The closest to a 'diesel-electric' locomotive is the system used in the BMW i3 REX, which has a small scooter motor under the boot floor, which is not mechanically connected to the wheels, or the Chevrolet Volt/Vauxhall Ampera, which has a petrol motor which only drives the wheels directly under certain conditions- when the battery is low (or charge is being 'held' for later city driving) and the vehicle is at relatively high speed (IIRC it's about 40 mph and up).

    The big advantage an electric drive system has in a car is the regenerative braking. This is how a non-plug-in hybrid version of a car gets much better MPG than the equivalent petrol-only version. For example, going on figures from Toyota's website, the Auris 1.2 petrol gets 55.8 mpg combined, while the hybrid Auris, which is quicker, gets 68.8 mpg.

    Trains don't have the same stop/start problems as a car does. I doubt that the 769s will get as good an MPG as the same engines would get hauling a unit of the same weight but with a mechanical/torque converter drive (say, a re-engined doubled-up 150). The benefit comes from being able to run on electricity while under the wires, and I wouldn't be surprised if the more modern diesels are a bit better on fuel anyway compared to the elderly lumps under a Sprinter!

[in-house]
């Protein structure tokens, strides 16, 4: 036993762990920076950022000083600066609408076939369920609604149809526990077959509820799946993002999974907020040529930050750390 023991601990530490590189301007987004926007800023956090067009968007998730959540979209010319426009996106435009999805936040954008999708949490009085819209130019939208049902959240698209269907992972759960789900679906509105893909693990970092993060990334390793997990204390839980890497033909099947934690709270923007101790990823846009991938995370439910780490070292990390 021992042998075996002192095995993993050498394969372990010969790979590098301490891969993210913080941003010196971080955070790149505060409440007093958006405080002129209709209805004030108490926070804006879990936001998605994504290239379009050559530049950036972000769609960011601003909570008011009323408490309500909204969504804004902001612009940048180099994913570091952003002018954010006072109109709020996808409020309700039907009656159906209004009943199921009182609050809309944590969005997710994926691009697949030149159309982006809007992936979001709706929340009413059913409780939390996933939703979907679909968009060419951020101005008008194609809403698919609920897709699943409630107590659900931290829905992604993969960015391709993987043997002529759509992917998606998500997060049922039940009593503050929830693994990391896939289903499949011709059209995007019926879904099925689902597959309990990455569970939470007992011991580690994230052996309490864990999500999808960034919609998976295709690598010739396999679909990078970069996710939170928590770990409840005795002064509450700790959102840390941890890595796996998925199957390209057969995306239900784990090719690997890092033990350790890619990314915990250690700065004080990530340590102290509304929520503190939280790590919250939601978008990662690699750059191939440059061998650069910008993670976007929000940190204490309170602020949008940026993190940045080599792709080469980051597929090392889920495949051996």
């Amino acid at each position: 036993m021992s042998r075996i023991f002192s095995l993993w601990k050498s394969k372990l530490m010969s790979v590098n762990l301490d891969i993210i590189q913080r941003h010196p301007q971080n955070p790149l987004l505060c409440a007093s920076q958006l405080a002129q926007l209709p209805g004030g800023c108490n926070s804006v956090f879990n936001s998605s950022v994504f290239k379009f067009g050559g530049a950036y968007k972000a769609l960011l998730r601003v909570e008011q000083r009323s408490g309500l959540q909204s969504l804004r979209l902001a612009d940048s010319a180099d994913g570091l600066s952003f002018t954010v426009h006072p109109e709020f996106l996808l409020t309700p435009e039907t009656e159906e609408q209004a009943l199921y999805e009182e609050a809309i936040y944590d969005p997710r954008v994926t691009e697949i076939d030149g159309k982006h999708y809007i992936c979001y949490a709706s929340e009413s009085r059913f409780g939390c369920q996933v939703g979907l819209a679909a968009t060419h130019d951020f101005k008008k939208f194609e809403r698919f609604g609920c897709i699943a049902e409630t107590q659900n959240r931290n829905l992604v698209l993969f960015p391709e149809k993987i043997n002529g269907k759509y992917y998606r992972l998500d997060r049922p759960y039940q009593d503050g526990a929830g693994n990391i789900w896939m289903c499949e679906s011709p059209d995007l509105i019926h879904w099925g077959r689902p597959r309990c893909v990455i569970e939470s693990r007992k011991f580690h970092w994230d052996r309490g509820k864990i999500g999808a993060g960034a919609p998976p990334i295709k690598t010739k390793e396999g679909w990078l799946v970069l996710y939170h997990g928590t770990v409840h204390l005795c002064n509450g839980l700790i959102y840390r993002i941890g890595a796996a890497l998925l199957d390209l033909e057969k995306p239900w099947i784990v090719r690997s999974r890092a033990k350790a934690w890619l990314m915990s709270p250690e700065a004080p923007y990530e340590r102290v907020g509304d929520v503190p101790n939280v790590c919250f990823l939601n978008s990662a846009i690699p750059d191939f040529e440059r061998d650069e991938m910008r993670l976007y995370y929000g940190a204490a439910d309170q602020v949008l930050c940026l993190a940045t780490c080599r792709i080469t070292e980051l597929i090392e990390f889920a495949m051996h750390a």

24. samuelmorris

    samuelmorris Established Member

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    Indeed it's that ability to run on electric that's important. My plug-in Prius achieves around 60mpg at 75mph when in regular hybrid mode as there's no regenerative braking to be had - not bad, but unexemplary and probably easily matched by a regular diesel. On regular roads where regenerative braking is used it comes up to around 70, but in practice I regularly achieve 90+ due to having 30 or so miles of electric range to use each time I leave home / a charging facility. Where there is electrical infrastructure available, it absolutely makes sense to use it, even if it means carrying extra weight in areas where it can't be used.